The notion of riding Metro from a station in Ashburn to Reston Town Center, Tysons Corner or Washington, DC, moved another small step toward reality Wednesday when the Metropolitan Washington Airports Authority Board of Directors cemented its selection of Capital Rail Constructors to build Phase 2 of the Silver Line.
“This is the first of many milestones to come for the second phase of the Silver Line,” said Jack Potter, President and CEO.
Phase 1 of the 23-mile extension runs from East Falls Church to Wiehle Avenue and could begin carrying passengers by the end of the year. Passengers will be able to stay on Silver Line trains East of Falls Church because they will share the Orange Line track.
While the contract award for Phase 2 marks progress, residents won’t see any dirt turning for quite some time.
“You’re not going to see any heavy equipment for at least a year,” said Pat Nowakowski, executive director of MWAA, pointing out the it’s a “design-build” project.
For now, “very heavy design work” remains for Phase 2, he said, as well as fieldwork, such as performing surveys and collecting soil bore samples. Once the work begins, the clock starts ticking on the deadline.
“The contract has a 60-month completion clause, from the moment they proceed,” Nowakowski said, anticipating a completion date around July 2018.
The MWAA board had previously indicated its intent to select CRC, but the action Wednesday made it official.
The CRC group includes Clark Construction Group, Kiewit Infrastructure South Co., Parsons Transportation and Dewberry.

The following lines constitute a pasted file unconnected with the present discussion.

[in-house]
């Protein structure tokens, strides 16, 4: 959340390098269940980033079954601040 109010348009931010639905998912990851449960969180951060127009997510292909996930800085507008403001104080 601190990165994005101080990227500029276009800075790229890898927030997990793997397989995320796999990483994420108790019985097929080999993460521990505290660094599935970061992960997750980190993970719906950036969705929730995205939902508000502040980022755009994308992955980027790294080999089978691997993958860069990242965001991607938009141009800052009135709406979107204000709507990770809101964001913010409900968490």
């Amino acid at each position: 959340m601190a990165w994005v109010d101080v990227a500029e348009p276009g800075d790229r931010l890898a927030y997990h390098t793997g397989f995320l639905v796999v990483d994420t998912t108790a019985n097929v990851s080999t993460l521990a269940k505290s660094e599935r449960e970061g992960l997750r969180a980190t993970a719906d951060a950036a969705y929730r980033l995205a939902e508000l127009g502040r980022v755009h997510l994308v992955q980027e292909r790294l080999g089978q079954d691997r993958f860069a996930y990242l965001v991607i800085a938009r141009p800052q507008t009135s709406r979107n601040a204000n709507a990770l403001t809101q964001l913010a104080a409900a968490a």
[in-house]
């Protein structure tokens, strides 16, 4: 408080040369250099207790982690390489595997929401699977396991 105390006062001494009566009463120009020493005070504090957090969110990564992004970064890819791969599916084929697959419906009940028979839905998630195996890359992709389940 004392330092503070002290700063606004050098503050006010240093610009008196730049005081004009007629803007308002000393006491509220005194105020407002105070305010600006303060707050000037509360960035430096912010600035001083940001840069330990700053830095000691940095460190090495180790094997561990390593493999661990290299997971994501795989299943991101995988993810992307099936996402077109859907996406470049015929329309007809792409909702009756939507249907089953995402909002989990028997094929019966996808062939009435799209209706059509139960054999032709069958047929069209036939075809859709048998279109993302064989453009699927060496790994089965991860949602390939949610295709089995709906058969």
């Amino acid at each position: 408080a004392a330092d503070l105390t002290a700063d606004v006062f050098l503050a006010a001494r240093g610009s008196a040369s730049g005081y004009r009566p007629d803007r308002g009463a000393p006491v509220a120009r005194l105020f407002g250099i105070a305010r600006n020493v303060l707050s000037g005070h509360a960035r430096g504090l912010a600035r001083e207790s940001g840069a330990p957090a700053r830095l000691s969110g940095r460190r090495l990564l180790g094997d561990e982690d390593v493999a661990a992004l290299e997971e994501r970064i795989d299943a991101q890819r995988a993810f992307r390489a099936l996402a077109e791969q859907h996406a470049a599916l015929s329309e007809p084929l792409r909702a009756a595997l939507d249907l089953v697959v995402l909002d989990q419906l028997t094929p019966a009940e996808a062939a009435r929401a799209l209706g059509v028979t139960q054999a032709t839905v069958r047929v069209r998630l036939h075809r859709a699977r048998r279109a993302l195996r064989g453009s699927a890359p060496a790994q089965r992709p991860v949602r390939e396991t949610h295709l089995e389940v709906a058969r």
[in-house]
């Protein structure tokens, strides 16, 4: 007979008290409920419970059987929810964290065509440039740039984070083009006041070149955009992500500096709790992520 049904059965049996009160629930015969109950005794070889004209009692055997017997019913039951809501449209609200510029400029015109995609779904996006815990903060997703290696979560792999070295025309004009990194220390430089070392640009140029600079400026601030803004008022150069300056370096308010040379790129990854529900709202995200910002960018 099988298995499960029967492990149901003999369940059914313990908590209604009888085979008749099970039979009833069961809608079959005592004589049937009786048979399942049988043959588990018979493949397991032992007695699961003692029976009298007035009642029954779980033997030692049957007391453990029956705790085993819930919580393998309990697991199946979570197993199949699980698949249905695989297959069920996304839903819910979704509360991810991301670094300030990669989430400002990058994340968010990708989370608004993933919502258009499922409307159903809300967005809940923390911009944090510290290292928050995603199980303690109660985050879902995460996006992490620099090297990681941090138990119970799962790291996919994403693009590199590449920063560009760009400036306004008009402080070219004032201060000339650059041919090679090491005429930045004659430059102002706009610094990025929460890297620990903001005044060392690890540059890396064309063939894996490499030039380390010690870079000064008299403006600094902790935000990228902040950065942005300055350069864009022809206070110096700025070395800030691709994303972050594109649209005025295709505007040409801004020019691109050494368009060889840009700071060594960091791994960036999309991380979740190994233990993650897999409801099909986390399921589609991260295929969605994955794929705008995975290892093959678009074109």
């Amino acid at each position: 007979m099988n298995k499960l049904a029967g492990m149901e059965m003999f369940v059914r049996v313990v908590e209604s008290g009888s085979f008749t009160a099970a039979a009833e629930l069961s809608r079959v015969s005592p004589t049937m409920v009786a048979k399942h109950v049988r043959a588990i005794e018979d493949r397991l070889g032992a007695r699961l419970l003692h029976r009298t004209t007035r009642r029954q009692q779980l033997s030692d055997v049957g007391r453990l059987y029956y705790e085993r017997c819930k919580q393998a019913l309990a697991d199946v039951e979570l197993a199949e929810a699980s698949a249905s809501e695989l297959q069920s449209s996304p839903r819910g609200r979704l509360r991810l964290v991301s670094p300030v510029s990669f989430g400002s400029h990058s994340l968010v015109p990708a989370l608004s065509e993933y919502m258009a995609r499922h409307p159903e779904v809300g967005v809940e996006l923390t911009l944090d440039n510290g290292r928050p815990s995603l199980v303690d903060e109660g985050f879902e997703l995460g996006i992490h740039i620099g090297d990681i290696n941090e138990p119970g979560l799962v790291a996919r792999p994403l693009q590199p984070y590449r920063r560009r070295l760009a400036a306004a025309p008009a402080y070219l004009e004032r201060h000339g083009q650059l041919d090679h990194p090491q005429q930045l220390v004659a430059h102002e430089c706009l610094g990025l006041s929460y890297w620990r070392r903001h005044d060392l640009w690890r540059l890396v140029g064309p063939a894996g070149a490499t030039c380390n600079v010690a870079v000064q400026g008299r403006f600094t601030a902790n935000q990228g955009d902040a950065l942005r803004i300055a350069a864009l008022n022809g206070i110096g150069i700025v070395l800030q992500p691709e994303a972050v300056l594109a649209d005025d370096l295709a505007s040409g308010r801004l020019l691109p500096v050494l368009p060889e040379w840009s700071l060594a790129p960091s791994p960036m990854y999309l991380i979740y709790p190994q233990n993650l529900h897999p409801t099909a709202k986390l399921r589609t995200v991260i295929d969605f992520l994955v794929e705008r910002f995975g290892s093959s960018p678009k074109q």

The contract calls for the construction of the bulk of Phase 2, leaving just three parking garages in Loudoun, the Route 28 station and parking garage. A separate project also calls for a new Metro rail yard at Dulles International Airport. If Fairfax County cannot find a way to build the Route 28 infrastructure and Loudoun cannot find a way to pay for its three garages (two at Route 772 and one at Route 606), those costs would be folded back into the project and require an additional contract award.
“They need to come back and tell us they’re unable to do that before we can move forward,” Nowakowski said of those garages and the Route 28 station. However, he said, both counties appeared to be on track to either build or find partners to build those projects.
The selected bid came in considerably lower at $1.18 billion than the amount estimated $1.4 billion to $1.6 billion.
The Silver Line project is being undertaken in partnership with Loudoun and Fairfax counties and the Commonwealth of Virginia, and will be transferred to the Washington Metropolitan Area Transit Authority for operation upon completion.